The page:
RAWET, SAMUEL (1929–1984), Brazilian author. Rawet was born in Klimontow, Poland; in 1936 his family immigrated to Brazil, where his parents settled in the suburbs of Rio de Janeiro. Rawet earned a degree in engineering, and he made significant contributions to the design and building of Brasília. He early on decided to establish a career as an author and in 1956 published his first volume of short stories, Contos do imigrante, which contains stories he had previously published between 1949 and 1953 in a variety of magazines and literary supplements. Subsequent works of fiction include: Diálogo (1963), Abama (1964), Os sete sonhos (1967), O terreno de uma polegada quadrada (1970), Viagens de Ahasverus (1970), and Que os mortos enterrem os seus mortos (1981). An anthology of his stories has also been published in English under the title The Prophet and Other Stories (1998). In addition to his fiction, Rawet also wrote two plays (never published) and a number of nonfiction works such as Alienação e realidade (1970), Homossexualismo, sexualidade e valor (1970), and Angústia econhecimento (1978).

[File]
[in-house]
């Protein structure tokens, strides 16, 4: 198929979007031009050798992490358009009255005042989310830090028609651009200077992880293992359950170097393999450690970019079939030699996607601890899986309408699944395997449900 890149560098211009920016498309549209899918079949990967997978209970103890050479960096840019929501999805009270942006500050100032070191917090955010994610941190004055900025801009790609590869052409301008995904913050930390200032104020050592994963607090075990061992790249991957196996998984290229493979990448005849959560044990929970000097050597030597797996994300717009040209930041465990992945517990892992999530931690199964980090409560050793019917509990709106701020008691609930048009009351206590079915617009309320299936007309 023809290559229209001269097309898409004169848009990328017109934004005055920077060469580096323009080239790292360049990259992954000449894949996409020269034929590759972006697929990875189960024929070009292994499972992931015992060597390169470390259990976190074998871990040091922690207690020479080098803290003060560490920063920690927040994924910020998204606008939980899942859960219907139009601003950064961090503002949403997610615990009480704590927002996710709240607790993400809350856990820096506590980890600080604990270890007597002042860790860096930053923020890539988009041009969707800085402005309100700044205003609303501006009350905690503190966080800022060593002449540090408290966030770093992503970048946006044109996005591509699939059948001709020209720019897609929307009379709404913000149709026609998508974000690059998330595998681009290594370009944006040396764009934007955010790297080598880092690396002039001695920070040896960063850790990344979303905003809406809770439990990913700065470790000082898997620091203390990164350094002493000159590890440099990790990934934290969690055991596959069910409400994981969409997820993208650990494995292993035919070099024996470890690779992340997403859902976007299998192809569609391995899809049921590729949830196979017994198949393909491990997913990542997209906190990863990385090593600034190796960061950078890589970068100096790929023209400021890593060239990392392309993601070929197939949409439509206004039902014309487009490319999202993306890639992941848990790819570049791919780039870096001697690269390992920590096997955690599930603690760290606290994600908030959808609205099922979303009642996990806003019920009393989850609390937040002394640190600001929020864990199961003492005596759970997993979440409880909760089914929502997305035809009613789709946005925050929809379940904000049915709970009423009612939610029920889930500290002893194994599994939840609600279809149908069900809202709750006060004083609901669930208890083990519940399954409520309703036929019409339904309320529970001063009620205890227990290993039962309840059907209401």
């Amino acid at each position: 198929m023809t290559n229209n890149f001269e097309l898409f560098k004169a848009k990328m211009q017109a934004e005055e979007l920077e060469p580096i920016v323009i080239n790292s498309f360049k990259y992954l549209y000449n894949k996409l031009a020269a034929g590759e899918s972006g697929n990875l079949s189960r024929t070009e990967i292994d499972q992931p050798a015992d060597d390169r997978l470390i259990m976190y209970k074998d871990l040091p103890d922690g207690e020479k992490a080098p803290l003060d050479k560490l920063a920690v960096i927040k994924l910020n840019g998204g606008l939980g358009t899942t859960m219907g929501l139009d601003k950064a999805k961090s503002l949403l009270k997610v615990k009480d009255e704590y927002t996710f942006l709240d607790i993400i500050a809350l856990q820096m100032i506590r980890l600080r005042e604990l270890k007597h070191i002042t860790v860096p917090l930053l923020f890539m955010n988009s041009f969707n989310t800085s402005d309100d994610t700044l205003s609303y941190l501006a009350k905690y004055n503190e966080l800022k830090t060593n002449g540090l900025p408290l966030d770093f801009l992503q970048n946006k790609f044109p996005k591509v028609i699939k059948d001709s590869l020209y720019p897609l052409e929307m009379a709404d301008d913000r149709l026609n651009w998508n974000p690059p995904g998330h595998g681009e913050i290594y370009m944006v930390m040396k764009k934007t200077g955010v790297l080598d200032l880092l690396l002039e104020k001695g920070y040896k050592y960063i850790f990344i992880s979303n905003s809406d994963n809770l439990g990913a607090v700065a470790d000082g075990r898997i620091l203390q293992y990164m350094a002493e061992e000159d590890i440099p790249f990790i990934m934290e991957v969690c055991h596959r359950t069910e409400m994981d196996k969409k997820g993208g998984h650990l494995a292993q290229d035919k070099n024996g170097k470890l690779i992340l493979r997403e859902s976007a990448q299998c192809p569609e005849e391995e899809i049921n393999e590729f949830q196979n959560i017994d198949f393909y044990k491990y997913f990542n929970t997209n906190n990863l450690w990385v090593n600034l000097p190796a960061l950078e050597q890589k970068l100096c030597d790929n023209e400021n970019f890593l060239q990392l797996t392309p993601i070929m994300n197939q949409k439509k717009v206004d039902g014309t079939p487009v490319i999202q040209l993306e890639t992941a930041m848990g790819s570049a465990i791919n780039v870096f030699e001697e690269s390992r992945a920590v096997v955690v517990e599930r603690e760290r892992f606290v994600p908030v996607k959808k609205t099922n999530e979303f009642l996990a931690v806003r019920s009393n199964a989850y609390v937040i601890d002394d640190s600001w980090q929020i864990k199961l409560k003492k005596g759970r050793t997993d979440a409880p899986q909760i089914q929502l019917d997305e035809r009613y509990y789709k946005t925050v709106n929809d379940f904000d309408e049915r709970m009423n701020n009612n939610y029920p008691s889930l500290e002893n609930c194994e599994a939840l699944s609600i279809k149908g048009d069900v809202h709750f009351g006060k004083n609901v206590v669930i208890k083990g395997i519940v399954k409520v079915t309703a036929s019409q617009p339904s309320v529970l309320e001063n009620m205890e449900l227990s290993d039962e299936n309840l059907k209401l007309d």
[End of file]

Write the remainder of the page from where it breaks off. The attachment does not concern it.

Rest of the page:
Rawet's works began to receive critical attention in the 1990s. Most critics point to his adherence to a nostalgic portrayal of Yiddishkeit in his early fiction to a rather violent rejection of Jewishness is his later works. To be sure, his work reflects the author's changing attitudes over the course of his life. He was at times controversial. His characters are in a constant struggle to define and find their place in the world. Displacement, exile, tragedy, solitude, suffering, incomprehension, anguish, insecurity, and memory persist in his literature as inherent to the human condition. The trope of the wandering Jew, most overt in Viagens de Ahasverus, is a persistent leitmotif in his works. Problematic and inconsistent, his works represent a major contribution to Brazilian literature.
[Darrell B. Lockhart (2nd ed.)]